Thank you for posting this Thomas! It is an interesting thing to ponder - is Lucifer telling us the truth when he teaches us this lesson? I have a somewhat different view of Lucifer to yours. I think one of the most important aspects of Lucifer is this aspect of 'spirit of contradiction' (Kontrageist). He represents both the darkness and the light, as he does in the theosophy of Helena Blavatsky, and I think this contradiction is what we are meant to learn from him here - that contradiction is an essential part of who we are as human beings, and we must first understand this if we are to find our ways to the light. The whole scene is one of contradiction and distortion - the parts of the face dancing against each other, and even Lucifer himself is split in two: like the voice that sings from off stage through the body of the stilt-dancer on stage. I love the little metaphor at the very beginning where the stilt dancer rubs his foot against the floor, and sparks emerge. It is like a symbol for the message of the scene: light emerging through confronting contradiction and opposition. But the problem, I think, is that life, while it involves contradiction and distortion, and while we must learn to understand this, it is not everything. That, I think is what goes wrong here: not that Lucifer is misleading us, but that he dominates too much. Lucifer overpowers everything - his formula dominates the music in many ways (his formula is shifted to the top in the treble, while Michael's moves to the bottom, in the bass; the tempi are all adjusted according to the tempo of this day, Lucifer's day, in the Superformula, and the pitch is similarly transposed, and even the chords played at the beginning are the notes from the beginning of this, Lucifer's part of the Superformula). So his music dominates everything (it is his day and his dance, after all!)and even when Michael enters to play the trumpet, he is overpowered by Lucifer as the stilt dancer, who kicks him to the ground. For me, Lucifer represents not only a contradictory spirit, but also the deep contradictions that lie within us. We must come to terms with these if we are to develop, but if they take over and dominate us completely, it is dangerous. This is why, I think, the orchestra strike happens at the end - everything can only end in chaos when Lucifer and the contradiction he represents takes too strong a hold, and dominates - destroys, even - the very different message of Michael, and the very different aspects of humanity and spirituality for which Michael stands. But still, we must learn from him and that means learning to accept that part of the path to light (spiritually and personally and I think even socially too) means accepting and embracing contradiction. I think this was part of Stockhausen's view of the world, too - and his embrace of the non-Aristotelean logic of Gotthard Günther, that something can be 'a' and 'not a' at the one time. I agree that a more hopeful message appears in the next scene - but I think we first had to go through this scene to get there.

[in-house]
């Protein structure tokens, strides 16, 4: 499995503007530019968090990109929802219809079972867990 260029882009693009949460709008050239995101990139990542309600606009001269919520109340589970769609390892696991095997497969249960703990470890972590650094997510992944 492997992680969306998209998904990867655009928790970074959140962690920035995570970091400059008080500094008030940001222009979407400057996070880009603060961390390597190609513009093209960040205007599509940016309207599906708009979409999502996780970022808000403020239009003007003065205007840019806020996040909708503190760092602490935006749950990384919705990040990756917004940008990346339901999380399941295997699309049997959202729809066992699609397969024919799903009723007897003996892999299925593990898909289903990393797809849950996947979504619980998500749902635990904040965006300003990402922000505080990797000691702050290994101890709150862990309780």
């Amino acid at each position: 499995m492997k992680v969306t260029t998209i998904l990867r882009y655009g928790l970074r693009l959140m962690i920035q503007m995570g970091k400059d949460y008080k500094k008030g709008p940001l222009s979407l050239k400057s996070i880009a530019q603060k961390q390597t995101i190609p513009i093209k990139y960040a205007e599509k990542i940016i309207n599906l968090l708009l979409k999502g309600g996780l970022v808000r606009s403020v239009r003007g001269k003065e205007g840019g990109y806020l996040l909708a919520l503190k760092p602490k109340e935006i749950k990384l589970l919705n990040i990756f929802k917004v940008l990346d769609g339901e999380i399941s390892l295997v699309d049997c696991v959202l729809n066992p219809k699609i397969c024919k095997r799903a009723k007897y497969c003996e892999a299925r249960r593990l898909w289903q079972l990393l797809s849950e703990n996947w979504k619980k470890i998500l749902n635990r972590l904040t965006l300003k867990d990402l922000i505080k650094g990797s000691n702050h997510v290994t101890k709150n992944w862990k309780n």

I am sorry: My answer to Ian's contribution did not appear here; maybe Luzifer did not like it... So now a second attempt: What Ian wrote is interesting and somehow reasonable. But still 2 objections: 1. For me it does not make sense that Luzifer should be our teacher on the way to the LIGHT. Though he belongs to the world and to our life and even, as MITTWOCH shows, can be a collaborator to Michael and Eve here in our everyday life, when it comes to SONNTAG, to the praise of LICHT, of God himself, he has to disappear; there is nothing he can contribute. 2. When we consider his advice: What it leads to, is the strike: music and that means: the positive powers of life come to an end. Nothing remains, no possibility is left. Somehow chaos. Therefore I understand the advice of Lucifer as a temptation. I personally know this temptation: At first to realize my own ego - then everything else will follow in a good way. That is wishful thinking. You write that the problem is, that Luzifer dominates too much - but that is a kind of quantitative argument that for me does not seem appropriate. For me there is a logical progress in SAMSTAG: In scene 3 Luzifer fails, and in scene 4 Franz of Assisi leads to life and freedom with his totally different advice.